If you decide to use a condom or oral barrier for oral sex, then Nonoxynol-9 is not recommended (It just plain tastes disgusting!). Saran Wrap works well for both male and female oral to genital contact or you can get oral dams from the Planned Parenthood Center at no cost.
A friend of mine told me that female dams work well for analingus (or "rimming") as well, and another says that if he lubricates the female's side of the oral dam before oral sex, she feels the sensations much better when he performs oral sex on her.
When Using Your Hands
Latex gloves can be worn anytime you may encounter any bodily fluid. You can also wear latex gloves just to be "safer" than "sorry". Removing latex gloves after a scene and discarding them in a conveniently placed bio-hazard container (which is also called a zip lock bag) or a "sharps container" (which is designed for "sharps" - needles, scalpels and bloody disposable toys and gloves) and allows you to not have to leave the scene when you are done playing.
If you have cuts or wounds on your hands you should wear latex gloves. Latex gloves should also be worn if you are planning on putting your fingers, hand or fist into your partner’s anus.
The proper way to remove a latex glove is to start at the top, by your wrist, and pull the first glove inside out from wrist to fingers. While still in contact with the glove's fingers, use your exposed-hand/still-gloved-fingers to remove the other glove in the same fashion, pulling the second glove off inside out and then wrapping the second over the first as you completely remove the first from your hand, so that whatever is on the outside of the glove becomes caught on the inside of the removed gloves.
If you've had your ungloved fingers in someone's vagina or anus, or had someone ejaculate on your bare hands, you should wash your hands thoroughly with hot water and anti-bacterial soap before bringing your hands near your eyes or mouth and before touching someone else's genitalia.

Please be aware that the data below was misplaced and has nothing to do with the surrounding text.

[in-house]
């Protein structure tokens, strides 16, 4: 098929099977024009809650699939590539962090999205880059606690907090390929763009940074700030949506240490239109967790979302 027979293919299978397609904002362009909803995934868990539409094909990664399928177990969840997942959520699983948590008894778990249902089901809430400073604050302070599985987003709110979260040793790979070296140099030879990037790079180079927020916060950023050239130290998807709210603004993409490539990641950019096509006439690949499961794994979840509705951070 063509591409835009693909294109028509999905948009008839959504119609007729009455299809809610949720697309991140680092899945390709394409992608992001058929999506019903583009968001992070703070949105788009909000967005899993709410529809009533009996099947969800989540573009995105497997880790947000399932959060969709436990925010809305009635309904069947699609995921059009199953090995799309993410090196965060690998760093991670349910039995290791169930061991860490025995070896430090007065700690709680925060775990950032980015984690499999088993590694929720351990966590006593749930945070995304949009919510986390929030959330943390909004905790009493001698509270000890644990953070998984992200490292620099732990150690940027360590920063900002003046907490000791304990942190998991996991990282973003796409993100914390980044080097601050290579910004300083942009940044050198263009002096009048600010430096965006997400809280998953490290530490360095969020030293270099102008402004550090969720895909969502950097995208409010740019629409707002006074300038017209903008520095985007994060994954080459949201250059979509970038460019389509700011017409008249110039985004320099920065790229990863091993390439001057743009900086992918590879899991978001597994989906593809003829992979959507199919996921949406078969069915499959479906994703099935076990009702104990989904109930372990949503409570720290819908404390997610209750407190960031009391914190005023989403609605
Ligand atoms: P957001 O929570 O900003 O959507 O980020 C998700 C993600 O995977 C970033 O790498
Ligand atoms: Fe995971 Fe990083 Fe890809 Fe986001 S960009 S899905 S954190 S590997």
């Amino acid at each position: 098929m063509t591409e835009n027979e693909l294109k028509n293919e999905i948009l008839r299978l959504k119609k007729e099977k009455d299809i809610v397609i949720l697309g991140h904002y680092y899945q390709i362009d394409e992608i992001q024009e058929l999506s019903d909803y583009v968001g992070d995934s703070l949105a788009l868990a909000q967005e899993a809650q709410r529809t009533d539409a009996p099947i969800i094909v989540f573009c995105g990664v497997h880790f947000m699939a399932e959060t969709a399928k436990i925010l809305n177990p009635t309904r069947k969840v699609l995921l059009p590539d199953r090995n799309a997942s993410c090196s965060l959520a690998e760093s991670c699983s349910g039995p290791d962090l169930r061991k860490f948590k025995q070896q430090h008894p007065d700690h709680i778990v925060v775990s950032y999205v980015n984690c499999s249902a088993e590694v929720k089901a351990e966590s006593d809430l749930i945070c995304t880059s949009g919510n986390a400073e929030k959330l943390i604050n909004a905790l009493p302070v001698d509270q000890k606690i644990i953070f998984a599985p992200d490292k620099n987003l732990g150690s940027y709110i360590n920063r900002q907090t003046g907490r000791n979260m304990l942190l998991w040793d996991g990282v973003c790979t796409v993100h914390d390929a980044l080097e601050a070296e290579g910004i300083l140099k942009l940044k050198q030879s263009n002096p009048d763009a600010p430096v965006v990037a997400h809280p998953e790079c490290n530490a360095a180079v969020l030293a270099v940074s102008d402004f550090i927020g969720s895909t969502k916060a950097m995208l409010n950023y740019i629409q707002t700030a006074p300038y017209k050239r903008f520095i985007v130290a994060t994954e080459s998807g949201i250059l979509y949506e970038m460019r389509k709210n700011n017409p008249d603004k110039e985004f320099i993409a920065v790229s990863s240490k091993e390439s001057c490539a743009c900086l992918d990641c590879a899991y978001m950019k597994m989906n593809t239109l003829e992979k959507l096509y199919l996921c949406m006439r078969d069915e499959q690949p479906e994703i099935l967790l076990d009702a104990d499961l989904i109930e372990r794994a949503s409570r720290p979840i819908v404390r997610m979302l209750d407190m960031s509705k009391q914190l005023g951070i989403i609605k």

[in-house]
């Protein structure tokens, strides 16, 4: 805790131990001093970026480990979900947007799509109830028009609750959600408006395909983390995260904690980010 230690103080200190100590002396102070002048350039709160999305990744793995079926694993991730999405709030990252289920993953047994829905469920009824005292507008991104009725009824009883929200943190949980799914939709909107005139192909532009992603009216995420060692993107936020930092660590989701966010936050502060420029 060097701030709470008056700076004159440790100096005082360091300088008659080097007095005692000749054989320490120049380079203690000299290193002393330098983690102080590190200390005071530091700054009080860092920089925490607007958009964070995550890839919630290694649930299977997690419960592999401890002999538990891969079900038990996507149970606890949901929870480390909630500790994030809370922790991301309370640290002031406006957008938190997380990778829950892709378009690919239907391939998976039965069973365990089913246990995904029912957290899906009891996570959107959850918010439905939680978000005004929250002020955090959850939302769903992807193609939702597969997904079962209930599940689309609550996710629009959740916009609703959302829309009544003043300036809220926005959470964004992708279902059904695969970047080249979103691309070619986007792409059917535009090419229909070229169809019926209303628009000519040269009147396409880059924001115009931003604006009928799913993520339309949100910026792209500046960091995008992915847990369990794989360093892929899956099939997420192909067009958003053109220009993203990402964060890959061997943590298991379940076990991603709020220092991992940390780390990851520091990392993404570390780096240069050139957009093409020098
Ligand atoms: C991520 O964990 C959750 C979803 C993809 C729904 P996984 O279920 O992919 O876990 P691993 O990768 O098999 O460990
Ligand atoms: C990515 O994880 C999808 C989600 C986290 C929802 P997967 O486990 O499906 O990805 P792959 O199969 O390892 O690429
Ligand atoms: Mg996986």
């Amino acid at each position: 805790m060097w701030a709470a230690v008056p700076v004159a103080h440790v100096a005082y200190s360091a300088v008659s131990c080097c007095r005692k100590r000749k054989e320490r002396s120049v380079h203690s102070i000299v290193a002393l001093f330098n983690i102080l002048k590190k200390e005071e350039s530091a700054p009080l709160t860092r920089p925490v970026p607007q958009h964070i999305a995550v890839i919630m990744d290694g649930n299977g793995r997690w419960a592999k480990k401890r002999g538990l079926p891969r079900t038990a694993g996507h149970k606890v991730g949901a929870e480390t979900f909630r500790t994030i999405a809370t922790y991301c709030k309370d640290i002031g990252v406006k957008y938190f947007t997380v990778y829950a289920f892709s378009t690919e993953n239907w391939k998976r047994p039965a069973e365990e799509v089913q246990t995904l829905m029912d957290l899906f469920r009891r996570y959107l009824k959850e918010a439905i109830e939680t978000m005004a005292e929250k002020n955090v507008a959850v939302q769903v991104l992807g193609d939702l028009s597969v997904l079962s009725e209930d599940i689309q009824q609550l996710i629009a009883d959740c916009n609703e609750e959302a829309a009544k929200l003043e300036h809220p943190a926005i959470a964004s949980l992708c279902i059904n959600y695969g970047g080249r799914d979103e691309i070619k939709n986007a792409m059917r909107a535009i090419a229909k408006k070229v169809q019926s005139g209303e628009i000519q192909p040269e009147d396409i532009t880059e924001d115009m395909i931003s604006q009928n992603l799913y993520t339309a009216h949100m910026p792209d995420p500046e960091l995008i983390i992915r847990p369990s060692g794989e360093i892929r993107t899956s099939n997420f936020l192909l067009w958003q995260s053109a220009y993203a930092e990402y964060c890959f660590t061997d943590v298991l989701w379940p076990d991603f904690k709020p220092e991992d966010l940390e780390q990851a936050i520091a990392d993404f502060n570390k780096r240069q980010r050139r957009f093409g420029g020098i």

If you or your partner is allergic to latex, there are non-latex alternatives. A non-latex glove is available at most pharmacies, although not quite as "safer". If you cannot use latex oral barriers, then Saran Wrap does a good job as an alternative. There are also non-latex condoms available at most drug stores.
Preseminal fluid, or pre-cum, may contain the HIV virus if your partner is infected. If you are concerned about becoming infected from pre-cum while performing oral sex you can either use a condom or other oral barrier or you can perform oral sex without putting the head of your partner's penis in your mouth.
Hepatitis A can also be transmitted from the mouth to the anus during analingus.
The risk of transmitting HIV is lower for unprotected oral sex than for unprotected anal or vaginal sex. The risk is much lower for the person having oral sex performed on them than for the person doing the performing. The risk is reduced even more if you do not swallow the ejaculate. And it is reduced even more than that if your partner does not ejaculate in your mouth.
For the person giving the oral sex, the risk of contracting HIV is also lowered if your lips, tongue, gums, mouth and throat are injury free, you do not have bleeding or sores on your lips, tongue, gums, mouth or throat and if you don't perform oral sex on a woman while she is menstruating.
Unprotected intercourse between people of the opposite sex can lead to pregnancy. The use of condoms containing Nonoxynol-9 greatly reduces this risk. If you need more protection than this your local Planned Parenthood may be able to help with other alternatives.
If your condom breaks or if you think that seminal fluid has escaped, certain after-sex pills may be an option. Be sure to contact the 888-NOT-2-LATE emergency number within 24 hours to find out more about them.
The above information is compiled from various reference sources and the opinions of various organizations and individuals. It is designed to provide current and authoritative information on the subject matter covered. It is provided with the understanding that the publishers are not engaged in rendering medical, legal or other professional service. The authors of this information accept no responsibility or liability for any accident, injury, mishap or incident that may occur to any individual(s) or groups as a result of performing any of the activities described or alluded to herein. Every effort has been made to ensure that the enclosed information is correct, but this publication should not be considered a substitute for formal medical advice.
References, Resources and Additional Information:
The Society for Human Sexuality
The CDC's STD treatment guidelines
National STD Hotline
Planned Parenthood Center
STD symptoms (Warning: These images are graphic)